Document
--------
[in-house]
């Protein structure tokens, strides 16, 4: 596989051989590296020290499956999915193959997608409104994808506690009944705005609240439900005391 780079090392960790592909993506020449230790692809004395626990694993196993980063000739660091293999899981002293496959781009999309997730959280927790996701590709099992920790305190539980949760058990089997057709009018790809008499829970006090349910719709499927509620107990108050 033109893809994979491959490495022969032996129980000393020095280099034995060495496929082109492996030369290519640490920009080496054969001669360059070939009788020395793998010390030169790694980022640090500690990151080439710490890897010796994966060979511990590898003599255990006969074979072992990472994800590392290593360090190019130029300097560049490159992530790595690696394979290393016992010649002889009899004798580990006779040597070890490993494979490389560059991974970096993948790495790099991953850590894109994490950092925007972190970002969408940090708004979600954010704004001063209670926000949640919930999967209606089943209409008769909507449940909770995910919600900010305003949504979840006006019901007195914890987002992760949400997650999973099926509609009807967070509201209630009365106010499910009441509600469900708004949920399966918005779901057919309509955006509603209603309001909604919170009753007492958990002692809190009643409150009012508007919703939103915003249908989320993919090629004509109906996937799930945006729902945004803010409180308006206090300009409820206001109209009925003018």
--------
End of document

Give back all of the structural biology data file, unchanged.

[in-house]
């Protein structure tokens, strides 16, 4: 596989051989590296020290499956999915193959997608409104994808506690009944705005609240439900005391 780079090392960790592909993506020449230790692809004395626990694993196993980063000739660091293999899981002293496959781009999309997730959280927790996701590709099992920790305190539980949760058990089997057709009018790809008499829970006090349910719709499927509620107990108050 033109893809994979491959490495022969032996129980000393020095280099034995060495496929082109492996030369290519640490920009080496054969001669360059070939009788020395793998010390030169790694980022640090500690990151080439710490890897010796994966060979511990590898003599255990006969074979072992990472994800590392290593360090190019130029300097560049490159992530790595690696394979290393016992010649002889009899004798580990006779040597070890490993494979490389560059991974970096993948790495790099991953850590894109994490950092925007972190970002969408940090708004979600954010704004001063209670926000949640919930999967209606089943209409008769909507449940909770995910919600900010305003949504979840006006019901007195914890987002992760949400997650999973099926509609009807967070509201209630009365106010499910009441509600469900708004949920399966918005779901057919309509955006509603209603309001909604919170009753007492958990002692809190009643409150009012508007919703939103915003249908989320993919090629004509109906996937799930945006729902945004803010409180308006206090300009409820206001109209009925003018």